Shock: Cannes lineup includes new films by Panahi, Spike Lee, and Godard, but snubs Nemes, Von Trier, Ceylan, De Palma, Leigh, Sorrentino, Hansen-Love, Denis, Guadagnino, Cuaron, Greengrass, Malick, and Welles.

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The official selection here.

Jeffrey Wells over at HE has said this is the weakest Cannes lineup anyone can remember.  
"Telluride’s Tom Luddy and Julie Huntsinger are having champagne for breakfast. I know titles will be added, of course, but right now, what a letdown. Lame. Weak tea. The Netflix withdrawal was devastating, decimating."
I will say this, at the moment, we do have notable titles that might be fantastic, palme d'or worthy stuff, but the lineup mostly consists of under-the-radar filmmakers that could surprise or could let-down. 
I'm particularly excited for Asghar Farhadi‘s "Everybody Knows" (although advanced buzz should steer me off otherwise)Pawel Pawlikowski‘s "Cold War" is the director's follow-up to his critical triumph "Ida,"David Robert Mitchell’s "Under The Silver Lake," Spike Lee‘s "BlacKkKlansman,"Jafar Panahi‘s "Three Faces," Jia Zhang-Ke’s "Ash Is Purest White" and, I guess, Jean-Luc Godard‘s "The Image Book"
I’m leaving home for three weeks, travelling thousands of miles and laying out close to $4K to see these five significant films plus whatever the noteworthy surprises may be.
As previously mentioned missing are Mia Hansen-Love (Maya), Lars Von Trier (The House That Jack Built)  Luca Guadagnino (Suspiria), Claire Denis (High Life), Laszlo Nemes (Sunset),  Nuri Bilge Ceylan (Pear Tree),  Brian De Palma (Domino), Mike Leigh (Peterloo), Paolo Sorrentino (Loro), Jennifer Kent (The Nightingale),  Alfonso Cuaron (Roma), Paul Greengrass (Norway), Terrence Malick (Radegund), Woody Allen (A Rainy Day In New York) and Orson Welles (The Other Side of the Wind).

I would think a few of the rejected films might make it to the director's fortnight, most notably Jennifer Kent, Mia Hansen-Love and Claire Denis. Also, there are only 18 films in completion, that makes room for 2-4 additional late announcements.

As far as Paolo Sorrentino's "Loro" goes it's supposedly a possible late addition. Fremaux and committee don't know where to include it (competition or off competition) as it is a rather lengthy two-parter. Ditto Mike Leigh's "Peterloo," which led to Fremaux and the English director having a rumored spat about the film's length. Fremaux asked Leigh to snip the running time, but Leigh wanted to hear none of it. 

I also heard that Nuri Belge Ceylan's film was "too experimental" for Cannes' tastes and really turned people off. 

As for Lars Von trier, maybe he's still banned for the Nazi comments, or his film just plain sucks.
From Variety: “The competition program includes just three female filmmakers, prompting Frémaux to reiterate his position that ‘the films that were selected were chosen for their own intrinsic qualities,” not the gender of their directors. Acknowledging the importance of the #MeToo and #TimesUp movements, (i.e., “The world will never be the same again, and we will question our own practices about the gender parity” in salaries and jury representation), Fremaux stressed that “there will never be a selection with a positive discrimination for women”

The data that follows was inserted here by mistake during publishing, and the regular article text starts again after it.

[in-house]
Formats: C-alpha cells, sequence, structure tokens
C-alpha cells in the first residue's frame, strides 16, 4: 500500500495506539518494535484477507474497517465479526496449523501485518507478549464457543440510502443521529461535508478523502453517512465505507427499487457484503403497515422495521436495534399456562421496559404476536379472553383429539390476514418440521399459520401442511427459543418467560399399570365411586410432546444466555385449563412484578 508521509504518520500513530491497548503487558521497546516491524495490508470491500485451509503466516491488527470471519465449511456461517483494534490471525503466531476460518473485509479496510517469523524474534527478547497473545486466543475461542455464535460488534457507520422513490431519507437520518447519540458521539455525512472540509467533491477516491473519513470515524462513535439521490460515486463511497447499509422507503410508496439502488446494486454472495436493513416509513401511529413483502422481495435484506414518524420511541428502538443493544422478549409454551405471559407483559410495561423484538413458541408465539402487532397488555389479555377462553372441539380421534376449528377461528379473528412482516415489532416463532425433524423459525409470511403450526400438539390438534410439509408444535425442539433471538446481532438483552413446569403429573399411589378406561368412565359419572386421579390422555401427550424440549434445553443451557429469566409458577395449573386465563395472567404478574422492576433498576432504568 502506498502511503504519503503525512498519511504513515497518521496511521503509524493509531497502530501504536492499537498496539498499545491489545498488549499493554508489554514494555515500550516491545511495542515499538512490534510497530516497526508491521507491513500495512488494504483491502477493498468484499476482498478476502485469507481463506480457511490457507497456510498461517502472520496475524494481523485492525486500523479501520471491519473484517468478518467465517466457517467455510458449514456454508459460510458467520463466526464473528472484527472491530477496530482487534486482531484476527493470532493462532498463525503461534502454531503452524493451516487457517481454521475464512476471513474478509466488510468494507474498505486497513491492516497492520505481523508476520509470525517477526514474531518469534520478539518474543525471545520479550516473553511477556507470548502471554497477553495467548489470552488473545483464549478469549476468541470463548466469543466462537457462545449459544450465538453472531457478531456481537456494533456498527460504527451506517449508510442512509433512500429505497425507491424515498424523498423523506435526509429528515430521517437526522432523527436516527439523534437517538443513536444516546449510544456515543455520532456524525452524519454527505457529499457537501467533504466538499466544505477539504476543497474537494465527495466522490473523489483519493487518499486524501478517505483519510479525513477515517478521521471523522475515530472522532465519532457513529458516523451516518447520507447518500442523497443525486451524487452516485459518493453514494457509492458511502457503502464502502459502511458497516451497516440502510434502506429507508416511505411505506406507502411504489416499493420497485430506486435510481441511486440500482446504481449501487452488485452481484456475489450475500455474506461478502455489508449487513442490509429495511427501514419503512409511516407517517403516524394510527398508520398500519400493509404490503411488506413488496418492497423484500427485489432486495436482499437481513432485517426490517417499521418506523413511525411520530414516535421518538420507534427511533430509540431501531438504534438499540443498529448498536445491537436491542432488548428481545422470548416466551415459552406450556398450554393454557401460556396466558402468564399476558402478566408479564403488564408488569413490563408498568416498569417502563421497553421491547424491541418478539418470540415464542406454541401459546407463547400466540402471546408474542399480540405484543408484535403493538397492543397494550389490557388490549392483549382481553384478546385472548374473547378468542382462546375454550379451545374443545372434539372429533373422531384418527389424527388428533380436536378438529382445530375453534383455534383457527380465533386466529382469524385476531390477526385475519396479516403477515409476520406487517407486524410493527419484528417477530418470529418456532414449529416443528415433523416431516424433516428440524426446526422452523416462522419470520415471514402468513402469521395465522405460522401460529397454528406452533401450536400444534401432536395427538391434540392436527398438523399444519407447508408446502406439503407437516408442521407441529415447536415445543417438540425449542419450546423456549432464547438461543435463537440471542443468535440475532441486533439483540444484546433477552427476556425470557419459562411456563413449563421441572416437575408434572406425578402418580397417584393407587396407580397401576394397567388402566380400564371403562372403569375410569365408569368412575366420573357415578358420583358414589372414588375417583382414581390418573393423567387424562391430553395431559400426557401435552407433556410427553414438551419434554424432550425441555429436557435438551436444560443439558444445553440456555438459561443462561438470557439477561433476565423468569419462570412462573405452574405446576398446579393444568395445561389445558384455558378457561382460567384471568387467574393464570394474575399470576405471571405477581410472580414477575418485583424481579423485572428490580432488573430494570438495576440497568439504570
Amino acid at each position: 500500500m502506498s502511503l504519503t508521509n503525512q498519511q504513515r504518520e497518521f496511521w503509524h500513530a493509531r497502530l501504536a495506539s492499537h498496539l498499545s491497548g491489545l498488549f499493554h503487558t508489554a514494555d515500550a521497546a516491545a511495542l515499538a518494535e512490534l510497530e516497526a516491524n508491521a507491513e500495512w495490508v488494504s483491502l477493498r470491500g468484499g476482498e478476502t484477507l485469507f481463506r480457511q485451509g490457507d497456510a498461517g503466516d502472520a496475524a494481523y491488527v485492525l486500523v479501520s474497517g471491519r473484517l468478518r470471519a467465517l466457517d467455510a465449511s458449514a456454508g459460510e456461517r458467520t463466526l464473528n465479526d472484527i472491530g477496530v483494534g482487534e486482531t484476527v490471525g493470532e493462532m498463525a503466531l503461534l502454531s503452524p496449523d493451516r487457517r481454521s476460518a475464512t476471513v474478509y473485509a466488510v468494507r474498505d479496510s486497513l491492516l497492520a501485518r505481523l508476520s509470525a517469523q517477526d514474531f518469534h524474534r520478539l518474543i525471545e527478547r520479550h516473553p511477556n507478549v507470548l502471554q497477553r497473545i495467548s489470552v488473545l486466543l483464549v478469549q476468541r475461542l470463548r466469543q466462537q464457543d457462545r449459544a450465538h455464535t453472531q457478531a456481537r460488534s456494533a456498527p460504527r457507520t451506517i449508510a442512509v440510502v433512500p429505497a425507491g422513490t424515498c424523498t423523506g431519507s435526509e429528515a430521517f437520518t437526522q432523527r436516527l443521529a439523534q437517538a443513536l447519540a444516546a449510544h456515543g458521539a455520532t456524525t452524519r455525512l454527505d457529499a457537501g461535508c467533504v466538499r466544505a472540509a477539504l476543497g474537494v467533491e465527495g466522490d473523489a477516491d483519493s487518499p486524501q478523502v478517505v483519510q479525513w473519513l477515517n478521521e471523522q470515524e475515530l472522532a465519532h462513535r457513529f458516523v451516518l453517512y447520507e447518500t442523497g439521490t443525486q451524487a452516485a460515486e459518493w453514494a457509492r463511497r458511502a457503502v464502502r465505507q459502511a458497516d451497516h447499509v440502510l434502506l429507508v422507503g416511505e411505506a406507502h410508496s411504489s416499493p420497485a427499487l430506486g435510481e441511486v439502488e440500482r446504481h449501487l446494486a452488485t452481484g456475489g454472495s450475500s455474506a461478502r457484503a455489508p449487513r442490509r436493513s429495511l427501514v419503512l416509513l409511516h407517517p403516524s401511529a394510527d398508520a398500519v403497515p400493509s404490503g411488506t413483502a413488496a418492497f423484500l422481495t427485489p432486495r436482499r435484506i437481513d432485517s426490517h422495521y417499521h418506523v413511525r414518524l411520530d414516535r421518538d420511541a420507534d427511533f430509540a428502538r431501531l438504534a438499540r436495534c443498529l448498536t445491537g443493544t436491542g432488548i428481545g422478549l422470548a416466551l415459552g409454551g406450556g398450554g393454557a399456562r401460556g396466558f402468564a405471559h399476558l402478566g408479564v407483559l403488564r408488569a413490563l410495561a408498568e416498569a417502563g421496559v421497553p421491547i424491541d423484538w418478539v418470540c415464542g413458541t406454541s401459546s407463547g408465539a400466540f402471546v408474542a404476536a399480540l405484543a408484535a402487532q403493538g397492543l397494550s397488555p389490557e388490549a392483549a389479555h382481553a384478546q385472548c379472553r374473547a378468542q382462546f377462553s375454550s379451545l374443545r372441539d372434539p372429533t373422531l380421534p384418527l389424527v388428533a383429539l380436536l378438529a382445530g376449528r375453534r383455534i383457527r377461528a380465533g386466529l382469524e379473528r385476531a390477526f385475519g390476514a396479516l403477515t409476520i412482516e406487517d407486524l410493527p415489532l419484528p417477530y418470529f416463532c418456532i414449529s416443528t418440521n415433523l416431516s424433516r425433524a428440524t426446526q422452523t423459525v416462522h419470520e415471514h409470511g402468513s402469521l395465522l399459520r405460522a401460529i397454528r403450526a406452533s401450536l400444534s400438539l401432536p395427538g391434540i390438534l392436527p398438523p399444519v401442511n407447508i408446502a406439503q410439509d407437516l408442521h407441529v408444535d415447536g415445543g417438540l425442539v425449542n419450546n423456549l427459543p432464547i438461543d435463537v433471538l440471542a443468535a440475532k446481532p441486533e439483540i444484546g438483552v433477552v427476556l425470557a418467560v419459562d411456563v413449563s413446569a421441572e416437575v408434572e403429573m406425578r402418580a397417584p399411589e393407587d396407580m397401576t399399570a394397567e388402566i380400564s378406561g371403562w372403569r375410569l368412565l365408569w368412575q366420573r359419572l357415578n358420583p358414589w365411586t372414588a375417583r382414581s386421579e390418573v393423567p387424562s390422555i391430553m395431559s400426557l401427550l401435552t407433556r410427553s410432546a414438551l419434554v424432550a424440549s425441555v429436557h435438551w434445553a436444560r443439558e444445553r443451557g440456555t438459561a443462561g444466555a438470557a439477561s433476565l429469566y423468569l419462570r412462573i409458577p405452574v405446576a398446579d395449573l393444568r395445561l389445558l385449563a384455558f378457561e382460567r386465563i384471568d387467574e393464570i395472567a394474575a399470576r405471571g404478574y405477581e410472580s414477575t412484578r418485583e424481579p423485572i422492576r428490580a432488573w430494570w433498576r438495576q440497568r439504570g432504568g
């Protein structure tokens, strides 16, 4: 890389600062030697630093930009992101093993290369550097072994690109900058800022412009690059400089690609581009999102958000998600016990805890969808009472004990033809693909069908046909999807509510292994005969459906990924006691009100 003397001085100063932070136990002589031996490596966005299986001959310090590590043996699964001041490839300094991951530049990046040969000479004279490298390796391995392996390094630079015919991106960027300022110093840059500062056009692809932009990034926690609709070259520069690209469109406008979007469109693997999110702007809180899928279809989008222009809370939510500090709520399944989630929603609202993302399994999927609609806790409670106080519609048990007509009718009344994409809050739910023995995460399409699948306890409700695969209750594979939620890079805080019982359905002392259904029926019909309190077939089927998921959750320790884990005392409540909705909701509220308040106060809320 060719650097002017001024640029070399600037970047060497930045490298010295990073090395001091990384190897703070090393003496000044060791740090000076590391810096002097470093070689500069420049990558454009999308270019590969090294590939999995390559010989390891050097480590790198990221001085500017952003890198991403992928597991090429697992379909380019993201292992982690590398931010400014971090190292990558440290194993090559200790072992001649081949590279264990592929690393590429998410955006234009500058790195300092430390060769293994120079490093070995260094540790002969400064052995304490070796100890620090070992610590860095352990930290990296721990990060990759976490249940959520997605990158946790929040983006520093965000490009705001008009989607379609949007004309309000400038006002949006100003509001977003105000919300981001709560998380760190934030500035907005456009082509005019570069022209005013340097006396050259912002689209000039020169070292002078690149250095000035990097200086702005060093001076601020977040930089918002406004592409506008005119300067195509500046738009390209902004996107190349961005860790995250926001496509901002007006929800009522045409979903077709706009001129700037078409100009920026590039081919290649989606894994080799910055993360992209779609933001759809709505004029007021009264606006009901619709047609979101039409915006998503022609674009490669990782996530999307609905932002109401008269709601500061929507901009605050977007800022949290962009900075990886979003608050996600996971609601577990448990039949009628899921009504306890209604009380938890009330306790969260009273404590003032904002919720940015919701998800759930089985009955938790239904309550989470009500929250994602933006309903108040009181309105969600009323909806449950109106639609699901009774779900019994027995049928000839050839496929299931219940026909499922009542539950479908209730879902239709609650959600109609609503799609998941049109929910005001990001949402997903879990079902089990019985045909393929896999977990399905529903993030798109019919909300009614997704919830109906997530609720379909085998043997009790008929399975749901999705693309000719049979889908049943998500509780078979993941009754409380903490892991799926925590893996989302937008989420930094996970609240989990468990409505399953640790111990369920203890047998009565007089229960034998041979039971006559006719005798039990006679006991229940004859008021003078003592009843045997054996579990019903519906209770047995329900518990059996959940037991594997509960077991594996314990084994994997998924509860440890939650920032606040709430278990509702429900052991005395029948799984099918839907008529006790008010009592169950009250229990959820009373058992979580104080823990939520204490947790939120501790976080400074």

Opening Night Film
“Everybody Knows,” Asghar Farhadi (In Competition)

“At War,” Stéphane Brizé
“Dogman,” Matteo Garrone
“The Picture Book,” Jean-Luc Godard
“Asako I & II,” Ryusuke Hamaguchi
“Sorry Angel,” Christophe Honoré
“Girls of the Sun,” Eva Husson
“Ash Is Purest White,” Jia Zhang-Ke
“Shoplifters,” Kore-Eda Hirokazu
“Capernaum,” Nadine Labaki
“Burning,” Lee Chang-Dong
“BlacKKKlansman,” Spike Lee
“Under the Silver Lake,” David Robert Mitchell
“Three Faces,” Jafar Panahi
“Cold War,” Pawel Pawlikowski
“Lazzaro Felice,” Alice Rohrwacher
“Yomeddine,” A.B Shawky
“Summer,” Kirill Serebrennikov

Un Certain Regard
“Border,” Ali Abbasi
“Sofia,” Meyem Benm’Barek
“Little Tickles,” Andréa Bescond & Eric Métayer
“Long Day’s Journey Into Night,” Bi Gan
“Manto,” Nandita Das
“Sextape,” Antoine Desrosières
“Girl,” Lukas Dhont
“Angel Face,” Vanessa Filho
“Euphoria,” Valeria Golino
“Friend,” Wanuri Kahiu
“My Favorite Fabric,” Gaya Jiji
“The Harvesters,” Etienne Kallos
“In My Room,” Ulrich Köhler
“The Angel,” Luis Ortega
“The Gentle Indifference of the World,” Adilkhan Yerzhanov

Out of Competition
“Solo: A Star Wars Story,” Ron Howard
“Le Grand Bain,” Gilles Lellouche

Special Screenings
“10 Years in Thailand,” Aditya Assarat, Wisit Sasanatieng, Chulayarnon Sriphol & Apichatpong Weerasethakul
“The State Against Mandela and Others,” Nicolas Champeaux & Gilles Porte
“Le Grand Cirque Mystique,” Carlo Diegues
“Dead Souls,” by Wang Bing
“To the Four Winds,” Michel Toesca
“La Traversee,” Romain Goupil
“Pope Frances – A Man of His Word,” Wim Wenders

Midnight Screenings
“Arctic,” Joe Penna
“The Spy Gone North,” Yoon Jong-Bing